[8] During P2, following the emplacement of dikes along the NE and S rifts (2001–2003), there was an overall westward movement of the western upper flank (blue areas, Figure 1b). The portion of the summit that moved west was delimited by the northern and southern tips of the dikes emplaced along the NE and S rifts, respectively (solid red lines, Figure 1b). The NE rift moved up to 40 cm westward over this transient period, while the area to the south of PFS propagated eastward. Notably, no eastward motion was observed north of the PFS, implying that the fault system bounded the unstable flank. Any continuation in P2 of the eastward motion of the NE rift observed in P1 was masked by the larger displacements induced by diking.

[9] Movements during P3 (2003–2010) were generally similar to those in P1. However, the eastward motion of the NE rift doubled (up to 4 cm/yr, Figure 1c), whereas there was a minor decrease in the eastward motion along the S rift. In contrast to P1 but similar to P2, the PFS confined the northern portion of eastward motion of the unstable flank once more.

[10] We further investigated the relationship between flank instability and the volcanic rift zone along the NE rift (Figure 2). P1 shows major uplift and eastward motion of the entire NE rift (Figures 2a and 2b). The boundary between the portion moving eastward and that moving westward lies approximately 2 km to the west of the NE rift (Figure 2c). P2 is dominated by the 2002 dike intrusion, which shifted the entire rift zone westward (Figures 2d and 2e); thus, the horizontal component predominated (Figure 2f). P3 shows a consistent eastward movement throughout the NE rift (Figures 2g and 2h), whose motion was associated with subsidence of the entire edifice (Figure 2i). Compared to P1, the boundary between the portion moving eastward and that moving westward in P3 shifted >3 km to the west of the NE rift (immediately to the west of the profile shown in Figure 2i).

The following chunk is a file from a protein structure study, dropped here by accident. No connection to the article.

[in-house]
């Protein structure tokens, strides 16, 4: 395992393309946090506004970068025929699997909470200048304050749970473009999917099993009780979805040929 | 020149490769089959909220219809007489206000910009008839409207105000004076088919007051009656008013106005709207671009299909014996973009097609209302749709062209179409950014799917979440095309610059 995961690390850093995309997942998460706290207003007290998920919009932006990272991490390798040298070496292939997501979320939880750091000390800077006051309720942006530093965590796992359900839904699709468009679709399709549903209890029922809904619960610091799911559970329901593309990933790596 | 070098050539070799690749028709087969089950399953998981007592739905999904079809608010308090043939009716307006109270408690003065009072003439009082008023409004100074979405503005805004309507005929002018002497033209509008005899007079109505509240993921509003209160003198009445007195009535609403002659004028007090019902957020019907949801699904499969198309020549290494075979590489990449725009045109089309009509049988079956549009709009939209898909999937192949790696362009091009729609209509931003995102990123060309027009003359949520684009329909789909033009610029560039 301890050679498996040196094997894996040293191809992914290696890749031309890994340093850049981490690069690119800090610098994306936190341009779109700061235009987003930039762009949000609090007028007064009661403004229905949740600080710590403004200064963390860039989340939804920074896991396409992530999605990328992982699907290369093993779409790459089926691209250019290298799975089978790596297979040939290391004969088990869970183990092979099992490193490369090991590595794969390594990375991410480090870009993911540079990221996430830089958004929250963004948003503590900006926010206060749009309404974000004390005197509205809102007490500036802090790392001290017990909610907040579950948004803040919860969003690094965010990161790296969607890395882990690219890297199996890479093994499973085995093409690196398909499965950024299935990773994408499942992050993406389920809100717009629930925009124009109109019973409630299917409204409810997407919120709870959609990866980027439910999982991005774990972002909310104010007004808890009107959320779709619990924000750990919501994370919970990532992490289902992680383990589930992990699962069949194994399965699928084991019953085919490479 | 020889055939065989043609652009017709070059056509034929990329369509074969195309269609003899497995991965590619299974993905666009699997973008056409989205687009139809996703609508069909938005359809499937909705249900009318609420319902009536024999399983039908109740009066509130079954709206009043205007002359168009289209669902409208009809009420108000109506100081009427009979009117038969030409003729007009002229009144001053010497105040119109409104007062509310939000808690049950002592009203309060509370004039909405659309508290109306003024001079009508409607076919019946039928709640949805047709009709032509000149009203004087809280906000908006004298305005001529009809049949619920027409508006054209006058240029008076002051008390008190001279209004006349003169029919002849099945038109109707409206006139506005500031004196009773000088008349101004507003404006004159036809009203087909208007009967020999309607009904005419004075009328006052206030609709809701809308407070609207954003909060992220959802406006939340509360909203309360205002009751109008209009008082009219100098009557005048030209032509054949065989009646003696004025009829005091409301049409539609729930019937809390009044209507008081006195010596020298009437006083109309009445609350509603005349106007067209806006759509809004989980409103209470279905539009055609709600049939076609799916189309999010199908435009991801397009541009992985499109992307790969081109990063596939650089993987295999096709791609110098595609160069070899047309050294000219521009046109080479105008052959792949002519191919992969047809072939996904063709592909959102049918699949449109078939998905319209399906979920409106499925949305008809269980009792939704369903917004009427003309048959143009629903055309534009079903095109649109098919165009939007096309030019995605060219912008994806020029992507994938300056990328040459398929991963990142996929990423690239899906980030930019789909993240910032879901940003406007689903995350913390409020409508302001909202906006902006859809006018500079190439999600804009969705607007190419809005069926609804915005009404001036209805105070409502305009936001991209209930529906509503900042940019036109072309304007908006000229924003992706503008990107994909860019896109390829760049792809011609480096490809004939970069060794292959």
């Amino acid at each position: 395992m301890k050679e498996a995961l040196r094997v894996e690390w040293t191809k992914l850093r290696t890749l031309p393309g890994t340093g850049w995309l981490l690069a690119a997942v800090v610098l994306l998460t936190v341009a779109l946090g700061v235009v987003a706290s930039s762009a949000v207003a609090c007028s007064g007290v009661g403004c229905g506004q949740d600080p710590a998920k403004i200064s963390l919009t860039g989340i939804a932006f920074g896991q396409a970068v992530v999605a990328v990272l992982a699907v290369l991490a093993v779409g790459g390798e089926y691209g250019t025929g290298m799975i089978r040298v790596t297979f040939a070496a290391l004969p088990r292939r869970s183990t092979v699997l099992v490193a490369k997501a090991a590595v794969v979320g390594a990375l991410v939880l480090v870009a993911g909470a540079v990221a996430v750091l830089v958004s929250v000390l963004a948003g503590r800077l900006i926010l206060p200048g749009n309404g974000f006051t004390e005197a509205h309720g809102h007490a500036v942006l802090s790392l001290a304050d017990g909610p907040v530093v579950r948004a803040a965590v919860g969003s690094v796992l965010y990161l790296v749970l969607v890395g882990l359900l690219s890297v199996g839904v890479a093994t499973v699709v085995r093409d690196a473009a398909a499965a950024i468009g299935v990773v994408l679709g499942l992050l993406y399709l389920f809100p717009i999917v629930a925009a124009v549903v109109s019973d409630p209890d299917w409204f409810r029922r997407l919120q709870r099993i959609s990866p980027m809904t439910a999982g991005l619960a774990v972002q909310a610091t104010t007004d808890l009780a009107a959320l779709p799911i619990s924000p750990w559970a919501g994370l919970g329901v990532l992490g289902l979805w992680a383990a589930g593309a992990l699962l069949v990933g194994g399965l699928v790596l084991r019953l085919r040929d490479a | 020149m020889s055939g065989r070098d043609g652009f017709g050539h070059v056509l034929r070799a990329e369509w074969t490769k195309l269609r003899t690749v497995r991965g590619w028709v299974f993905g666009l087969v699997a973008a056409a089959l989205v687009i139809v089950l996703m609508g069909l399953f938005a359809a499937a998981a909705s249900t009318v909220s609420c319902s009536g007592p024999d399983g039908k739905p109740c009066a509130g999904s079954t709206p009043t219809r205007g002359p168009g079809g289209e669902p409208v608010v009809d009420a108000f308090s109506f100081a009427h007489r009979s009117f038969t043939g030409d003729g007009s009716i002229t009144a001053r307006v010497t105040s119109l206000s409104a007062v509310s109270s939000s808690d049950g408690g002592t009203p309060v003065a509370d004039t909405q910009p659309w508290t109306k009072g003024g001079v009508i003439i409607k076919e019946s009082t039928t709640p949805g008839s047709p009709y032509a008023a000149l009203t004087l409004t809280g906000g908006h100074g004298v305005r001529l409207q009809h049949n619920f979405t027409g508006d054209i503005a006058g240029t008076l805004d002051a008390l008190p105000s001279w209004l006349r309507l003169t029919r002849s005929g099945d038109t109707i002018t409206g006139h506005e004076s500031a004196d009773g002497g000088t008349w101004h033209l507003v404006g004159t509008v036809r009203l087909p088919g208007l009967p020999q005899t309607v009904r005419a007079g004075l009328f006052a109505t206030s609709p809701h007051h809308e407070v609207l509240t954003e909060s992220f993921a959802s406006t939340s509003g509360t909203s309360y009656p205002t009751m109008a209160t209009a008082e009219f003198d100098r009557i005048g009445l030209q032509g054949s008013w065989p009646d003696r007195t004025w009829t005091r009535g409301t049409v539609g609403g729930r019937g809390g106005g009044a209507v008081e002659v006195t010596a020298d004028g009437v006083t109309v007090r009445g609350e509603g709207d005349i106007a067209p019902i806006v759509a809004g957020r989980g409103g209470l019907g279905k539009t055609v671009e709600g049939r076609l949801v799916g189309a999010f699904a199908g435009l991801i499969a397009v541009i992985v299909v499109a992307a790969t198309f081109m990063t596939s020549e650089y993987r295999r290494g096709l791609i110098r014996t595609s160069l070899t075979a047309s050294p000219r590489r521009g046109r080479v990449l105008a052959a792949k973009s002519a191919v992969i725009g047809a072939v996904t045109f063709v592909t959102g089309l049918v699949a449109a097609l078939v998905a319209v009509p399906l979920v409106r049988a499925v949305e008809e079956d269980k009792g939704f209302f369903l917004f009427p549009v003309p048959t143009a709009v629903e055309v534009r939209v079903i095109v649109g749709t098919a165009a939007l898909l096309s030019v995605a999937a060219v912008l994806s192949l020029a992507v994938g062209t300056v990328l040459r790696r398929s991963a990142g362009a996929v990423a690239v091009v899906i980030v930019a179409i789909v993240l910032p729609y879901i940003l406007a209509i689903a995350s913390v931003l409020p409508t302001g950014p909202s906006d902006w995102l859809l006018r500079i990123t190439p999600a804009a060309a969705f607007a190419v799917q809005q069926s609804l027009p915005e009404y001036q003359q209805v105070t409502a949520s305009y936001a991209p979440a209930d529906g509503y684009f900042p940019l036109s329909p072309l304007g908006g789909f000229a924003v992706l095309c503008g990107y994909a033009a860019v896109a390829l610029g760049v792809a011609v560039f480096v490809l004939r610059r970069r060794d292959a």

Figure 2.

SBAS mean deformation velocity maps of the NE rift during P1 (1992–2000), P2 (2001–2003) and P3 (2003–2010) for (a, d, g) vertical and (b, e, h) E-W components; (c, f, i) 2D displacement along the A-A′ profile across the NE rift. Displacement time series for (j) vertical and (k) horizontal components of deformation at the red star. Red segments are dike traces during the 2002–2003 eruption [afterNeri et al., 2004]; dashed line in Figure 2b is the approximate boundary between westward and eastward motion in the NE rift area.

[11] Finally, we examined the deformation time series of the central part of the NE rift (marked by a red star in Figures 2j and 2k). The vertical component of this point clearly shows the 1994–2000 inflation period and post-2002 subsidence (Figure 2j). The E-W component shows a constant eastward shift, during both P1 and P3, whereas the 2002 dike induced a significant and sudden westward shift (Figure 2k). While in P3 the eastward velocity was higher than in P1, the transient deformation (∼0.5 m) of the 2002 dike emplacement offset nearly two decades of continuous eastward motion.

4. Discussion and Conclusions